The multidimensional approach undertaken in hypnotherapy involves some of the following points which aim to holistically encourage rehabilitation in those struggling with addiction. This is achieved through hypnosis by helping patients deal with their cravings, and stay on course throughout their rehabilitation program, thereby preventing relapse of addiction. Some of these approaches are :

1. Withdrawal Management
One of the primary reasons recovering addicts do not successfully complete rehabilitation programs, or relapse on their addictions, is due to the extreme effects of withdrawal, post detoxification or abstinence, on both the mind, and the body. Hypnosis is a great way to help patients deal with withdrawal, as it eases the effects of withdrawal on the mind and body, ensuring greater success of rehabilitation efforts.

2. Pain Management
Hypnosis is an established method used to successfully treat pain, both physical and mental, and is instrumental in the treatment of addiction. This is because many use drugs and alcohol to manage sustained pain and distress, and hypnosis can help them reduce their dependency on drugs or alcohol, for pain management.

3. Controlling Behavioral Patterns
Addictive and impulsive behavior can make it harder to commit to rehabilitation, and is often triggered by emotional responses to various situations, apart from existing beliefs and thought patterns. Hypnosis aims to alter such behavior by helping the patient deal with their trauma, and through positive reinforcement as well, which would eventually help patients respond to triggers in a better way. This would further reduce their dependency on drugs and alcohol, as a coping mechanism.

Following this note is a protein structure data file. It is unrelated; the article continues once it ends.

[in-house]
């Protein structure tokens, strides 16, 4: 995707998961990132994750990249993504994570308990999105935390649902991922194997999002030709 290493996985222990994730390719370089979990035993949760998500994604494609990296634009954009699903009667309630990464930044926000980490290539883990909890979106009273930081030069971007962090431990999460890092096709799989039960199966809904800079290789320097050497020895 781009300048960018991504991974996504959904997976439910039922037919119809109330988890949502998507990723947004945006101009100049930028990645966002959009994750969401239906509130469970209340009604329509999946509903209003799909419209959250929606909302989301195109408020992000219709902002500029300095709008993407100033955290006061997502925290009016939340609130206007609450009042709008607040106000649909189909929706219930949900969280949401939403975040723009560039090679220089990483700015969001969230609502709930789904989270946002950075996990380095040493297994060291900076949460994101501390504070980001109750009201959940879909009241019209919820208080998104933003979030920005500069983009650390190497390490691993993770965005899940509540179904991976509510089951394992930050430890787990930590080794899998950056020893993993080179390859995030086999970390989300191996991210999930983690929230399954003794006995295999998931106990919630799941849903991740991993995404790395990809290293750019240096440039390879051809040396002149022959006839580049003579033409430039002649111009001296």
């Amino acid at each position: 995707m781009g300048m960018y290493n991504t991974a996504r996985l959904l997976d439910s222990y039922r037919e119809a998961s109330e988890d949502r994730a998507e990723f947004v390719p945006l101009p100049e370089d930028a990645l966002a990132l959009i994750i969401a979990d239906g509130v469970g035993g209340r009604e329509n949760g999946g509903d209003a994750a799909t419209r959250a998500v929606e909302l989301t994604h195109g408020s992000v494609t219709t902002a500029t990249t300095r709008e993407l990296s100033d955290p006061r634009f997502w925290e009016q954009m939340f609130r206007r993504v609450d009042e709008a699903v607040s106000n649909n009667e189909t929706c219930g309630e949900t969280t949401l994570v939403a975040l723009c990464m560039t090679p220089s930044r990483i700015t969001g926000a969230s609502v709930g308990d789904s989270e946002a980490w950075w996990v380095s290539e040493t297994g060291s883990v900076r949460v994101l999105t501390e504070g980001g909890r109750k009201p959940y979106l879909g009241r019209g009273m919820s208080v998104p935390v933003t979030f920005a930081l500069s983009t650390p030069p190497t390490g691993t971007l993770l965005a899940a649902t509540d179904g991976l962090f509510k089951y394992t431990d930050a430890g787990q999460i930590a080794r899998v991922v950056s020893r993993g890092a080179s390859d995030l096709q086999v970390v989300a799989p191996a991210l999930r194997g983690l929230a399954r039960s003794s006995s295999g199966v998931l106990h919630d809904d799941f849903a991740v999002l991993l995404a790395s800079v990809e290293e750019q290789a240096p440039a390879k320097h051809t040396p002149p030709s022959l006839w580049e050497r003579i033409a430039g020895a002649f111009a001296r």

4. Good Mental Health
Poor mental health can often lead to substance abuse, and makes it harder to successfully complete rehabilitation programs, and to quit addictions long term. Hypnosis is already recognized as an effective method to help mental health by creating neuroplasticity in the brain13, and makes it easier for patients to reduce their dependency on drugs and alcohol, which further allows them to commit to rehabilitation programs. Apart from these approaches, hypnosis also aims to create a positive self-image, and uses positive reinforcement, and discussions of deep-seated fears and negative thought patterns, during the hypnotic state. This approach allows the patient to develop a positive sense of self, which allows them to overcome dependency, with greater success 14

Hypnotherapy also addresses emotional issues that contribute to dependency, making it easier for patients to refrain from substance abuse, as a form of coping mechanism to emotional distress and triggering experiences.
Hypnosis also works by associating drugs and alcohol with unpleasant sensations like nausea or headache, or undesirable outcomes like organ failures, and other adverse health effects, in the future. This technique ensures that patients associate to drugs and alcohol negatively, increasing their chances of abstinence significantly.
The exact method used in a hypnosis therapy for treatment of addiction can vary depending on the specific needs of the patient, or the therapeutic techniques that are being used in conjunction with hypnotherapy. Nonetheless, all hypnotherapy techniques work on the basic underlying approaches mentioned earlier, in order to help patients overcome mental and physical barriers to abstinence from drugs and alcohol, enabling long term rehabilitation and sobriety.


1.Martensen, R. L. (1997). Hypnotism’s medical heyday. Journal of the American Medical Association, 277(8), 611.